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Major retail banks agree not to use garnishees

Major banks agree to review affordability assessments, asks for a neutral payment system.

PRETORIA – While a lot was said in the joint statement released on Thursday by the minister of finance and the chairperson of the Banking Association of South Africa (Basa) that certain practices will be reviewed and relooked, there are some very firm undertakings from the country’s biggest banks as well. The statement was released as a result of a meeting held on the October 19.

One of these is that the signatories to the statement “commit not to use garnishee orders against credit defaulters, as they believe the use of such orders for credit is inappropriate”.

While some of the larger banks might not use garnishees as a form of debt collection, they are still widely used as a method of retrieving bad debt with an estimated 3m* orders believed to be currently affected against SA employees’ salaries. The garnishee system has been widely criticised for its failure to protect the rights of defaulters while a range of garnishee abuses have been identified.

Leon Kirkinis, CEO of African Bank Limited, told Moneyweb that the bank does use garnishee orders at the moment, but that it is a much smaller percentage of the total debt collections than it was in the past. As the company is in a closed period before its results will be released later in the month, Kirkinis did not want to say more than to state that the percentage is in “single digits”.

He said the undertakings made in the statement would not change the way African Bank does business fundamentally.

“Garnishees are not and never were our preferred route to go. There are ways to come to an agreement with customers without going the legal route. In the legal process some customers end up in a deeply delinquent state for a long time,” he said.

The two major players in unsecured lending of the six banks who are signatories to the joint statement are African Bank and Capitec. Capitec declined to comment further and asked that queries be addressed to Basa.

Cas Coovadia, managing director of Basa, told Moneyweb that there are some banks that use garnishees for collection. He said the commitment in the statement comes out in the context of the misuse of garnishee orders. “In the detail of how we implement this, we will try to ensure that we have mechanisms in place so that garnishee orders are used only when there are no other methods available,” he said.

He said that if some of the other commitments that were made by the banks were implemented, the use of mechanisms such as garnishees would decrease over time.

“We can’t stop using them from day one,” he said.

“Basa and the National Treasury will promote and support enforcement initiatives against credit providers that issue pre-signed garnishee orders. The National Treasury will also engage with the Department of Justice about the abuse of garnishee orders and suggest that their use be restricted to maintenance orders,” the joint statement reads.

Absa, Standard Bank, FirstRand, Nedbank, African Bank and Capitec – the signatories to the statement – have also agreed to review affordability assessments. Basa and National Treasury will formulate a standard to measure affordability, which could then be incorporated into regulations as minimum standards. The banks will also help distressed borrowers by reducing their instalment burden. Where currently credit databases are only updated sometimes once a month, leading to unclear credit information on an individual for a lengthy period of time, BASA members have agreed to load payment data onto the various credit bureau systems as soon as is practically possible, preferably overnight in bulk.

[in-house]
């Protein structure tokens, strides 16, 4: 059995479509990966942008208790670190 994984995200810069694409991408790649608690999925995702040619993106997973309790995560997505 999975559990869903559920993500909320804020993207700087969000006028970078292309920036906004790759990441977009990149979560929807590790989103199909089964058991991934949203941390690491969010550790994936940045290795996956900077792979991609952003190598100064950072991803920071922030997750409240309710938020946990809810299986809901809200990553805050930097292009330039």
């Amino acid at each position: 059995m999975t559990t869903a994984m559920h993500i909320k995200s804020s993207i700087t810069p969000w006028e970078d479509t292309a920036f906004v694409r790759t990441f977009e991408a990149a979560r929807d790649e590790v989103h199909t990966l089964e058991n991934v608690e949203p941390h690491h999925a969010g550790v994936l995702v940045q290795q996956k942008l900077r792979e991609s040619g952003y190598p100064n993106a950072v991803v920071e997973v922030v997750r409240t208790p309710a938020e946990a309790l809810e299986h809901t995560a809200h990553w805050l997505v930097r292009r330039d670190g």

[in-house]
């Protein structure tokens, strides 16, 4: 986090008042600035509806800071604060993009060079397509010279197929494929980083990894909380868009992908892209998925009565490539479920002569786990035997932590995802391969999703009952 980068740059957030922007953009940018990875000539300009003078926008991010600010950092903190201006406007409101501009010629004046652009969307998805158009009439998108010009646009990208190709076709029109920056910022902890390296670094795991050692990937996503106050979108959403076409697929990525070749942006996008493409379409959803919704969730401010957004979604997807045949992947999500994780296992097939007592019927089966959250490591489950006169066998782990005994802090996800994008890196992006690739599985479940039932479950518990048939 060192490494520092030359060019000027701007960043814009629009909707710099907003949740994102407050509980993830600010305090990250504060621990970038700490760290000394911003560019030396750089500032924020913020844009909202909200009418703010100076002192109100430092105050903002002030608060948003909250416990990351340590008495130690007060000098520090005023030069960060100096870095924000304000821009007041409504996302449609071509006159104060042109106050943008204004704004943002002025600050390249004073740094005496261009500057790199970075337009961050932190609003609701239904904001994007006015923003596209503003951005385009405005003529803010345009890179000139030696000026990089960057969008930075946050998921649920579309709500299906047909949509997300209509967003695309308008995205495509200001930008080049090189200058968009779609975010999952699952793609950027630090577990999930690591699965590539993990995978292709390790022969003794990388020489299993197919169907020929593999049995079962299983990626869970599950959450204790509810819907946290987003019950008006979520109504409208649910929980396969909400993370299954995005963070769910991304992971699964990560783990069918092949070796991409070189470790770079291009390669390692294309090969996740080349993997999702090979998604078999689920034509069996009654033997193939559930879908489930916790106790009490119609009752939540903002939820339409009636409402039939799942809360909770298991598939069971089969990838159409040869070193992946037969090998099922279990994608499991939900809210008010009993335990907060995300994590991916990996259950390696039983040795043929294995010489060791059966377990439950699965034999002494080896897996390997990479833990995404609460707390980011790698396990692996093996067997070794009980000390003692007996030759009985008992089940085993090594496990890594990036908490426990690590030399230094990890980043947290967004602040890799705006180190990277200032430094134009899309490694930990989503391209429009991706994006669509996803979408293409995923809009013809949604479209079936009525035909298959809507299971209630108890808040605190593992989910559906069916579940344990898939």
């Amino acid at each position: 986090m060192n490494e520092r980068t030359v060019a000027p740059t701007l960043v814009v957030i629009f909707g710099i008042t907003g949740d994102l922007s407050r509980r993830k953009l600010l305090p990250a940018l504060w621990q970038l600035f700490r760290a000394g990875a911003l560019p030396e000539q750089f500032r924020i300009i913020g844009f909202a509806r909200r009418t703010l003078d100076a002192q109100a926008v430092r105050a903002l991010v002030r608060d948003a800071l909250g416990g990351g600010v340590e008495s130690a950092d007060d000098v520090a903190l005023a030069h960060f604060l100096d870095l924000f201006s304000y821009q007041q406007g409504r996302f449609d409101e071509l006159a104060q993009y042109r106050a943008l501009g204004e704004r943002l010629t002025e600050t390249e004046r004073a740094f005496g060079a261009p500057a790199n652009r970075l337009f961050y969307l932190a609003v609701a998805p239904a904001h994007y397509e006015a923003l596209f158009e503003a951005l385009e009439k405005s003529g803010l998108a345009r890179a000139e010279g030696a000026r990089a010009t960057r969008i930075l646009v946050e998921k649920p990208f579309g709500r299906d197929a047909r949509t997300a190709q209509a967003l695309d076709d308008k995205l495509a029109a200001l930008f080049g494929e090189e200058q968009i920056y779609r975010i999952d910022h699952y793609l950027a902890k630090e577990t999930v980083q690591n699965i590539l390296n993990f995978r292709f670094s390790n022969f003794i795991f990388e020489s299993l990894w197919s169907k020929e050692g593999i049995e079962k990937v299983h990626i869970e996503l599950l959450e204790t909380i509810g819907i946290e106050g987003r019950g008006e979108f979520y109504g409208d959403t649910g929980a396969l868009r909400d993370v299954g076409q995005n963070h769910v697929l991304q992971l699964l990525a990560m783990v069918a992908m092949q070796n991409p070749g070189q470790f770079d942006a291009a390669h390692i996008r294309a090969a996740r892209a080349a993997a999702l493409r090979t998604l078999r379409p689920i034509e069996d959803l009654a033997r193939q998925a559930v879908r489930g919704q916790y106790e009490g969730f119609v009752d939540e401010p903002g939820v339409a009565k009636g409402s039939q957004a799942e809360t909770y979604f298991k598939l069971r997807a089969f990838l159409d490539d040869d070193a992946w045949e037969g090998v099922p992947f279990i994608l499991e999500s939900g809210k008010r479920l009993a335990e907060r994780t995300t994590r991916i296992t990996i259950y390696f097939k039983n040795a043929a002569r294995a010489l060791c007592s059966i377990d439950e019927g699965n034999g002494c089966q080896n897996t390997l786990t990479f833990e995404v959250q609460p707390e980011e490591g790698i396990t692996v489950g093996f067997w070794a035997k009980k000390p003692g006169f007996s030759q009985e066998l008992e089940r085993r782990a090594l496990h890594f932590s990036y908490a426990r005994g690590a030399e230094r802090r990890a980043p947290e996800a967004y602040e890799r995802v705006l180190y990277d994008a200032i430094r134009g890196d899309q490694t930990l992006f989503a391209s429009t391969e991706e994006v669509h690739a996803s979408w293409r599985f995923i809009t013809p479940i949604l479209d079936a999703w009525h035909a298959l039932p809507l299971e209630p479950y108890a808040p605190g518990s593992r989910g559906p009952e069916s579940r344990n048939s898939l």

With regard to debit orders, and the early debit order payment system, Basa members have agreed to “minimum norms and standards for debit orders to be accepted by banks”, and will work with the National Treasury and the National Payment System Department (NPSD) of the Reserve Bank to develop a framework for regulating debit orders. Where the authenticated and non-authenticated early debit order (AEDO and NAEDO) payment systems were said to perhaps give preferential treatment to unsecured credit payments in the past, the statement indicates that Basa and Treasury will engage the Reserve Bank to effect neutral authenticated and non-authenticated early debit order (AEDO and NAEDO) payment streams.

These commitments and agreements do not, however, cover non-members of Basa, with National Treasury and Basa simply encouraging other credit providers, such as non-bank micro-lenders and retailers, to conform to the good practices committed to by the banks.

Kirkinis told Moneyweb that all credit providers have to have licences to be able to provide credit and that there are discussions underway to see how to make the commitments more broadly applicable in the market, but that in the end he believes voluntary regulation is the most effective.

According to the statement Treasury and Basa will co-ordinate a process to complete the identified work over the next two months. Coovadia said that the association’s members would put in their best effort to attain as much as they can in two months. With regard to the measures of affordability assessment, which will be much more complex, the public will be updated in two months on the progress. He was, however, optimistic, that many of the measures can already be implemented in January.

*The value of orders believed to be currently affected against employees’ salaries has been changed since first publication.

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